The most massive stars die, they collapse under their gravity and leave behind black holes—the death of stars that are less massive than this leading to neutron stars.
For decades, scientists are trying to understand this gap that lies between neutron stars and black holes.
The most massive known neutron star is no more than 2.5 times the mass of our sun or 2.5 solar masses, and the lightest known black hole is about five solar masses. The question remained: Does anything lie in this so-called mass gap?
Scientists from the National Science Foundation’s Laser Interferometer Gravitational-Wave Observatory (LIGO) and the European Virgo detector, scientists have reported about the discovery of an object of 2.6 solar masses, placing it firmly in the mass gap.
Originally discovered on Aug. 14, 2019, the object was detected using LIGO and VIRGO as merged with a black hole of 23 solar masses, generating a splash of gravitational waves.
This cosmic merger dubbed as GW190814, and the event resulted in a final black hole about 25 times the mass of the sun. The black hole lies about 800 million light-years away from Earth.
Co-author Patrick Brady, a professor at the University of Wisconsin, Milwaukee, and the LIGO Scientific Collaboration spokesperson, said, “This is going to change how scientists talk about neutron stars and black holes. The mass gap may, in fact, not exist at all but may have been due to limitations in observational capabilities. Time and more observations will tell.”
Before the two objects merged, their masses differed by a factor of 9, making this the most extreme mass ratio known for a gravitational-wave event, the unequal masses of the system allowed the scientists to measure higher harmonics or higher multipoles of gravitational radiation in the underlying signal. This is a wonderful validation of General Relativity, which predicts the multipolar structure of gravitational radiation.
Vicky Kalogera, a professor at Northwestern University, said, “It’s a challenge for current theoretical models to form merging pairs of compact objects with such a large mass ratio in which the low-mass partner resides in the mass gap. This discovery implies these events occur much more often than we predicted, making this an intriguing low-mass object.”
“The mystery object may be a neutron star merging with a black hole, an exciting possibility expected theoretically but not yet confirmed observationally. However, at 2.6 times the mass of our sun, it exceeds new predictions for the maximum mass of neutron stars, and may instead be the lightest black hole ever detected.”
After the detection of the object, scientists reanalyzed the event, including the data from the LIGO Hanford detector. Having data from three detectors significantly improves the sky localization, which in turn helps the electromagnetic follow up. In this case, the new localization was about 20 times smaller than the original localization.
Surabhi Sachdev, an Eberly Postdoctoral Research Fellow at Penn State and a LIGO team member said, “The reanalysis needed to be as quick as possible after we were told that the data from LIGO Hanford was okay so that we could send updated sky localizations to astronomers not wanting to miss out on precious observing time.”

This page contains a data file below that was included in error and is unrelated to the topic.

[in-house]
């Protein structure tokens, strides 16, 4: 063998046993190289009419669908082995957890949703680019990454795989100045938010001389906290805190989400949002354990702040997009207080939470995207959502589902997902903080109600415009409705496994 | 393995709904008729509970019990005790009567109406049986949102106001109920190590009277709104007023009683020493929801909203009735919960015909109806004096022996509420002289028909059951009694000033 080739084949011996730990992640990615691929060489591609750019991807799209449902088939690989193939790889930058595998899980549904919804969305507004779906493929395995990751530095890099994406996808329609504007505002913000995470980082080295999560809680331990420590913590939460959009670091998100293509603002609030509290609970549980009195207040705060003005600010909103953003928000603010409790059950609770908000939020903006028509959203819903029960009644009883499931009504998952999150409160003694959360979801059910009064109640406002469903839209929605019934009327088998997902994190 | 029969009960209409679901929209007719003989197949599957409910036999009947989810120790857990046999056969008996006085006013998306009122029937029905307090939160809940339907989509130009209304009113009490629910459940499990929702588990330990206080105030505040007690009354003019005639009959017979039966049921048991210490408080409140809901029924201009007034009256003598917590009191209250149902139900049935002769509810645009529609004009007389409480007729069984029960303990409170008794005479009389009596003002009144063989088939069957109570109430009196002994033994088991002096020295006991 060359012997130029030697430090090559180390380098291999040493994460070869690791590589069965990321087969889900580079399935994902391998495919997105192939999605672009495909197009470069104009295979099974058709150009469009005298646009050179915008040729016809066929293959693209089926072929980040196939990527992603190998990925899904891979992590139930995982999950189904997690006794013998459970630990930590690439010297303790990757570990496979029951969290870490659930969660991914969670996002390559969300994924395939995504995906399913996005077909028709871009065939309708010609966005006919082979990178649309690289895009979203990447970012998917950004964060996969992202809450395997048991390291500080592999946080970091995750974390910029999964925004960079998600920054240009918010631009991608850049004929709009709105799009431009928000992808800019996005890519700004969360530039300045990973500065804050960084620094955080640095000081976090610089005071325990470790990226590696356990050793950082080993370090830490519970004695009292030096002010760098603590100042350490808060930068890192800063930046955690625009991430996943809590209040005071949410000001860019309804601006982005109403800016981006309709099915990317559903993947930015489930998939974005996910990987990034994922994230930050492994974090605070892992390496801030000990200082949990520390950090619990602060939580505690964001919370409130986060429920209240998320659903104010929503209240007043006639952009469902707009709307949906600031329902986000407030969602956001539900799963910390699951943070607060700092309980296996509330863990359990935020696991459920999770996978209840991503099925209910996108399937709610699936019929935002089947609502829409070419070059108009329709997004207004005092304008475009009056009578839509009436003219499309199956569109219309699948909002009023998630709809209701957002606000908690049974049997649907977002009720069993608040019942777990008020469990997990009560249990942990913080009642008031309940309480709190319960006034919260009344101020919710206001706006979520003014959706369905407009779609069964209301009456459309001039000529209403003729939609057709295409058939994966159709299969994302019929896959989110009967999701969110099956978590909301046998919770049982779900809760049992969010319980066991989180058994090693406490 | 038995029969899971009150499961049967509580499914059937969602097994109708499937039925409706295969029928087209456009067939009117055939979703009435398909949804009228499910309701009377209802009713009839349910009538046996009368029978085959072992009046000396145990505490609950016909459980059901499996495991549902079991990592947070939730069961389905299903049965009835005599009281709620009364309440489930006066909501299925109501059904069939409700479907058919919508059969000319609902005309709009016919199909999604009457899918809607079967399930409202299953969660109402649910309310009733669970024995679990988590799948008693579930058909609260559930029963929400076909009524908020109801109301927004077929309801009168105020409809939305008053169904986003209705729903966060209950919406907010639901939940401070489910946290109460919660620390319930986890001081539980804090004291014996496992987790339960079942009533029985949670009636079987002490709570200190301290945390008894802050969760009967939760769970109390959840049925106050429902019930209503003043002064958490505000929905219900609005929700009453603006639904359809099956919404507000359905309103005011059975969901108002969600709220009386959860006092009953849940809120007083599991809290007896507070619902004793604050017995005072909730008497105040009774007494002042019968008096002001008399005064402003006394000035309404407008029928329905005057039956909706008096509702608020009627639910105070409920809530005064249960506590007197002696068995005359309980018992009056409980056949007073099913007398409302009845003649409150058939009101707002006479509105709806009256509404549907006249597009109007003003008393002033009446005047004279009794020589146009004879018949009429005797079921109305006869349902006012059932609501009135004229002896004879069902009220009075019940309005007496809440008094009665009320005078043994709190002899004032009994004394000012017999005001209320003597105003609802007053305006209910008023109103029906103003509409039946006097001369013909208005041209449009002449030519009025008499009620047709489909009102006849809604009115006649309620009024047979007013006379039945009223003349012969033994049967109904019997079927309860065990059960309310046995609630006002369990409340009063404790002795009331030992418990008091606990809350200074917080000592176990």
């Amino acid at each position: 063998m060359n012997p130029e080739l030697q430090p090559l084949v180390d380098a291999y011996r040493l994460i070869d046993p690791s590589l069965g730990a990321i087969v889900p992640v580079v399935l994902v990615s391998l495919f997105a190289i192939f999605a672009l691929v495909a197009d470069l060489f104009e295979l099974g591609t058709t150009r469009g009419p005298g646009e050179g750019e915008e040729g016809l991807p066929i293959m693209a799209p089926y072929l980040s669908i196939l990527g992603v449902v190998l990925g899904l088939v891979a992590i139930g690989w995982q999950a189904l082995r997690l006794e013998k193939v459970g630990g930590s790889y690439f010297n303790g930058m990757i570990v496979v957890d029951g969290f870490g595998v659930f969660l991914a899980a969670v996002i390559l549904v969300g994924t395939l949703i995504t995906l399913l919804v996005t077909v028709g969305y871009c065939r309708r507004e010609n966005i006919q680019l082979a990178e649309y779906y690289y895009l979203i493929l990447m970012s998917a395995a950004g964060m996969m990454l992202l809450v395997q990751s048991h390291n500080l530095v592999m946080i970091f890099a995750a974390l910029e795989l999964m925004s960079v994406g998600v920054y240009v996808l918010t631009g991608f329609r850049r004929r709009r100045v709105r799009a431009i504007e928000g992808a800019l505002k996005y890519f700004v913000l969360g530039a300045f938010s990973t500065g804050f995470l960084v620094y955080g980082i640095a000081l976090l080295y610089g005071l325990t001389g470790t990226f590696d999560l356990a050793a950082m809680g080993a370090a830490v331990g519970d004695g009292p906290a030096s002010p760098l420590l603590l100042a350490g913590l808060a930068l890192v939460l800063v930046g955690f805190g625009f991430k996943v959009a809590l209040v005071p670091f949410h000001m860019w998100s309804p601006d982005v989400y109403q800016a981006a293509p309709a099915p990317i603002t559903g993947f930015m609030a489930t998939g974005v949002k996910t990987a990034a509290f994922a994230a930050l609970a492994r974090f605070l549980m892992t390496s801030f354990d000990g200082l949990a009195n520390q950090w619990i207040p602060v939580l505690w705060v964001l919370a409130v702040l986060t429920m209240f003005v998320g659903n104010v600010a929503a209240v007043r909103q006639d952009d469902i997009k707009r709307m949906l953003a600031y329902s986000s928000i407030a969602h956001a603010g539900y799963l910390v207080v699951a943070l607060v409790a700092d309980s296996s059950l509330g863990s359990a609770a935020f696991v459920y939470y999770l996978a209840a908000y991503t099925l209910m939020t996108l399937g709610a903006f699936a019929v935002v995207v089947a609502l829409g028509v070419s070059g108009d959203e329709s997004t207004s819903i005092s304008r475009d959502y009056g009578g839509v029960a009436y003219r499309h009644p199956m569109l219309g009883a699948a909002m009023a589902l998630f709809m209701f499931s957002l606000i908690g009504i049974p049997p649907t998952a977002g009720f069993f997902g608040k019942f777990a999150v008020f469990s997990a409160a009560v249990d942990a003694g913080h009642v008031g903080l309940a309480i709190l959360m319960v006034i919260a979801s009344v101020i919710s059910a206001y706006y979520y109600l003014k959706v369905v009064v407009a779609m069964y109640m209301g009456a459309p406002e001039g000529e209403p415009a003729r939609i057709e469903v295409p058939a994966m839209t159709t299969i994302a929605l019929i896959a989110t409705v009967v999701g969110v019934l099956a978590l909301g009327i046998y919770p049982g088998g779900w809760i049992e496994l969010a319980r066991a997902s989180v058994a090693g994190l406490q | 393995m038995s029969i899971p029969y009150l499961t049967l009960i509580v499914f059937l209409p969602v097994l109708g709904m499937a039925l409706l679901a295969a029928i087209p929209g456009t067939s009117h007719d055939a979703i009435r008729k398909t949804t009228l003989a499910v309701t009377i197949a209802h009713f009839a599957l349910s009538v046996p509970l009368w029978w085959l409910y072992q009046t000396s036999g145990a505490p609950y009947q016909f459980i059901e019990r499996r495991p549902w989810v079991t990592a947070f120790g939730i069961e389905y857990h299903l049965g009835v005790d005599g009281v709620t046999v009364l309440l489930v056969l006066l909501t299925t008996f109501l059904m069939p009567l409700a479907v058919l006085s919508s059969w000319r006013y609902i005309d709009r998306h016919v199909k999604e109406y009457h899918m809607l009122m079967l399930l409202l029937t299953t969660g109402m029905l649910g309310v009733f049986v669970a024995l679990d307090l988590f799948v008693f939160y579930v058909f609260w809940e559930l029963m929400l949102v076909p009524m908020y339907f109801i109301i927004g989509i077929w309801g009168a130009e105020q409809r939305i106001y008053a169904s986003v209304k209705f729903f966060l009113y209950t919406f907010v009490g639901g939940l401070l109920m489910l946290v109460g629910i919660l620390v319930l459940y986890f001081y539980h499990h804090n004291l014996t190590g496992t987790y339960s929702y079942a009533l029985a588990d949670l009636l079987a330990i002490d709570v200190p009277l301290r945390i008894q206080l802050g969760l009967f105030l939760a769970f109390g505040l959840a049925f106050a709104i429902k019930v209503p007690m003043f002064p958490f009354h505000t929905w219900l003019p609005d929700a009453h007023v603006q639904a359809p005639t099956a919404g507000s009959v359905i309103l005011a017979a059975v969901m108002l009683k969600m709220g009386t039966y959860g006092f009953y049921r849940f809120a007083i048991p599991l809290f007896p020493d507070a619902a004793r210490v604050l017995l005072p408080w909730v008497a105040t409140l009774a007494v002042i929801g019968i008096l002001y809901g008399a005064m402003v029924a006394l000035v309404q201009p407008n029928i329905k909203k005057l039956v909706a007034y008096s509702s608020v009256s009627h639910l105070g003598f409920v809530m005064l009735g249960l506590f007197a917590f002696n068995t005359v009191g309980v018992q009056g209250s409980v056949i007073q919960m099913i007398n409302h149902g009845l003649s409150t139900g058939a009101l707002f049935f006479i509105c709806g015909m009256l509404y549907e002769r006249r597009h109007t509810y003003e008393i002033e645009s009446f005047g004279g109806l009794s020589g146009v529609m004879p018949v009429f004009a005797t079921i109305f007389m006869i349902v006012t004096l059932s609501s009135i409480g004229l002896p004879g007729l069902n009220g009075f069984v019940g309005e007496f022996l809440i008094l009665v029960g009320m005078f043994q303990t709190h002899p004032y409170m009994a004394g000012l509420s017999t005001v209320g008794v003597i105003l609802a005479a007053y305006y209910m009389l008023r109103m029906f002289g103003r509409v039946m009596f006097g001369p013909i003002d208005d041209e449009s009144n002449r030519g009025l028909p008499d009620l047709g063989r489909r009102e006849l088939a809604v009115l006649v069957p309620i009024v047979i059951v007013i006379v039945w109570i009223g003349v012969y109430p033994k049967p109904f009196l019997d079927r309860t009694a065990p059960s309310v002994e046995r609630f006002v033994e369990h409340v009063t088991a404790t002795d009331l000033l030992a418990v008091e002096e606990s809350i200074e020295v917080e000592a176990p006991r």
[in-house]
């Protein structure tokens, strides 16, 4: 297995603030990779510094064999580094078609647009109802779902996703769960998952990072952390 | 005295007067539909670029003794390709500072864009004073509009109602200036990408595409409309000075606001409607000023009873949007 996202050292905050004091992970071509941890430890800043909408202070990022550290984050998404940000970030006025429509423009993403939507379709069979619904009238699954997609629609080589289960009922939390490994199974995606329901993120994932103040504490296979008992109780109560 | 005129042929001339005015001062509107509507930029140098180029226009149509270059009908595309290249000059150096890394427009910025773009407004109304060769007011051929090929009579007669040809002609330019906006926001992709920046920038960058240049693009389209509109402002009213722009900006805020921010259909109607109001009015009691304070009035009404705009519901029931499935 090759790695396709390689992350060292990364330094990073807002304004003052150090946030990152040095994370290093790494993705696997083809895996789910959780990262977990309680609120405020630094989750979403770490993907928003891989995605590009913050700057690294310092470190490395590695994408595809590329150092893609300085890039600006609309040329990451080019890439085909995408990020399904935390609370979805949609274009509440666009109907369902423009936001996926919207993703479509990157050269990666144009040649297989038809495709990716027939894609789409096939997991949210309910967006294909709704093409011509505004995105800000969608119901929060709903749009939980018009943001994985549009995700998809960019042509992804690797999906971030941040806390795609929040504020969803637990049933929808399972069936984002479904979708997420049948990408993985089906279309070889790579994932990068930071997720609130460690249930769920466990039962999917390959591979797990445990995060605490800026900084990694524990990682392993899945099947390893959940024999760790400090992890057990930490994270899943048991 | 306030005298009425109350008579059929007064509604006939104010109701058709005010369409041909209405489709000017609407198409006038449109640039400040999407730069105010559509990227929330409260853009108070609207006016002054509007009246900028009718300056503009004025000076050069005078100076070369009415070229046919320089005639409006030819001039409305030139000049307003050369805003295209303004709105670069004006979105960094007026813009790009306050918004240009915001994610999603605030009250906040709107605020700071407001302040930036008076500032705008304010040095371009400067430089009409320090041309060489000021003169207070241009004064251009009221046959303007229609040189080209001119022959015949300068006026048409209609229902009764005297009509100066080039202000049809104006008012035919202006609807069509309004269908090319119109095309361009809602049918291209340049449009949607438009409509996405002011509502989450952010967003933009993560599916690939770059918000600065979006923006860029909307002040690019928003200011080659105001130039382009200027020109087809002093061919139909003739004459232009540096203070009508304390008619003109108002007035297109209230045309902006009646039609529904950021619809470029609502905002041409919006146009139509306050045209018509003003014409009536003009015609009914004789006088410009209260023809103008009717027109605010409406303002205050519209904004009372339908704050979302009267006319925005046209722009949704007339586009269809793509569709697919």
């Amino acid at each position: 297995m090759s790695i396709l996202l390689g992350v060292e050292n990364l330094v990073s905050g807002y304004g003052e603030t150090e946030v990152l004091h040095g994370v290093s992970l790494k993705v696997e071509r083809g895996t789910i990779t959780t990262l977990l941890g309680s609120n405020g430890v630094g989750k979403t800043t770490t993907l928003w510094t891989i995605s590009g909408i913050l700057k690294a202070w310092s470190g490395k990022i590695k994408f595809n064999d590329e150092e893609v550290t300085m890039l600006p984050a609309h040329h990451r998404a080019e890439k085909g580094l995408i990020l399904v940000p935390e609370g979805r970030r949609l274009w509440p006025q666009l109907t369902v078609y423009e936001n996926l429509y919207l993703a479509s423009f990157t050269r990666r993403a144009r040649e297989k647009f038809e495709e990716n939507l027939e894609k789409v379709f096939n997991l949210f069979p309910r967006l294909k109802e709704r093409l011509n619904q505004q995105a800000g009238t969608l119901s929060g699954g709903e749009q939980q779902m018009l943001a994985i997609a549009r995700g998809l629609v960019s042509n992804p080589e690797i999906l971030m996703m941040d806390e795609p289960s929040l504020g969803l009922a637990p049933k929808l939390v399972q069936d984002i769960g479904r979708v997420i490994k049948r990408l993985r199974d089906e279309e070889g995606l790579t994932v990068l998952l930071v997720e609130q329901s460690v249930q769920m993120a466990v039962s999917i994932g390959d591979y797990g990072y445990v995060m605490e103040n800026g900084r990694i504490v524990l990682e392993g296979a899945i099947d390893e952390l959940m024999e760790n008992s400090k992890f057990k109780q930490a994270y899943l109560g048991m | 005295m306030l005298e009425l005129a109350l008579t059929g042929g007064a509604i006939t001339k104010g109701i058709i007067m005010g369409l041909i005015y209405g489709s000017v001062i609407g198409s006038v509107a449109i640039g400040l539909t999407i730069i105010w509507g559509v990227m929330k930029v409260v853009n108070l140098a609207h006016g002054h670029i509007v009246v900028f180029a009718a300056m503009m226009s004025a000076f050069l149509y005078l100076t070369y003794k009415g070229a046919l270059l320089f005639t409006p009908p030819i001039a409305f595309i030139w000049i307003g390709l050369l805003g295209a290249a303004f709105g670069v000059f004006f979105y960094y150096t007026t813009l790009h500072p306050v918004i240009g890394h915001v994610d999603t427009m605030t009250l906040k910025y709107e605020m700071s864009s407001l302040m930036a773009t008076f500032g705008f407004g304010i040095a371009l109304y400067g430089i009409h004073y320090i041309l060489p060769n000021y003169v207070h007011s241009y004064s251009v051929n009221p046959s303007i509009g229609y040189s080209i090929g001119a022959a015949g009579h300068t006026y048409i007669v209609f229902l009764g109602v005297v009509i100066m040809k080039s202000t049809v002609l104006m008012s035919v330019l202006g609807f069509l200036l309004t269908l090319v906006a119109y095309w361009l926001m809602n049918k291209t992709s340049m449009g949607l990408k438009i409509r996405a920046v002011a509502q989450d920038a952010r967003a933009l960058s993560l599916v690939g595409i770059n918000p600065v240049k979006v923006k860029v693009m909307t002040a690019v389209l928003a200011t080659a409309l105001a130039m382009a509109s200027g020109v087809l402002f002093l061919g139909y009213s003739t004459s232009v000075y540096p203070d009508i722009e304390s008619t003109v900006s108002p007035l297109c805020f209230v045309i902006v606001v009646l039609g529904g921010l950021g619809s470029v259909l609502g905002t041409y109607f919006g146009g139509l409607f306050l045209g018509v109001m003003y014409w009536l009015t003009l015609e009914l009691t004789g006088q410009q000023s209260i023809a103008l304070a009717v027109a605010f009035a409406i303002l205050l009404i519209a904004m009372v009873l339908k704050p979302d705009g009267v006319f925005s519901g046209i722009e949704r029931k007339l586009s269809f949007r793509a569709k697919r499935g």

Dozens of ground- and space-based telescopes followed up in search of potential optical or infrared radiation generated in the event, but none picked up any such radiation. So far, such optical and infrared counterparts to gravitational-wave signals have been seen only once, in a game called GW170817.
That event, discovered by the LIGO-Virgo network in August of 2017, involved a fiery collision between two neutron stars that was subsequently witnessed by dozens of telescopes on Earth and in space. Neutron star collisions are messy affairs with matter flung outward in all directions and are thus expected to shine with light. Conversely, black hole mergers, in most circumstances, are thought not to produce light.
According to the LIGO and Virgo scientists, the August 2019 event was not seen in light for a few possible reasons. First, this event was six times farther away than the merger observed in 2017, making it harder to pick up any light signals. Second, if the collision involved two black holes, it likely would not have shone with any light. Third, if the object was a neutron star, its 9-fold more massive black-hole partner might have swallowed it whole; a neutron star consumed whole by a black hole would not give off any light.
Ryan Magee, a graduate student at Penn State and a member of the LIGO group, said, “I was shocked when I pulled up GraceDB (Gravitational-Wave Candidate Event Database) to look at the estimated masses. One of my primary interests is the formation of compact objects at masses inaccessible to conventional processes, so I was thrilled to see a candidate like this roll in. It will have a profound impact on our understanding of compact objects.”
How will researchers ever know if the mystery object was a neutron star or black hole?
Future observations with LIGO-Virgo and possibly other telescopes may catch similar events that would help reveal whether additional objects exist in the mass gap.
- R. Abbott et al., 2020 ApJL 896 L44. DOI:10.3847/2041-8213/ab960f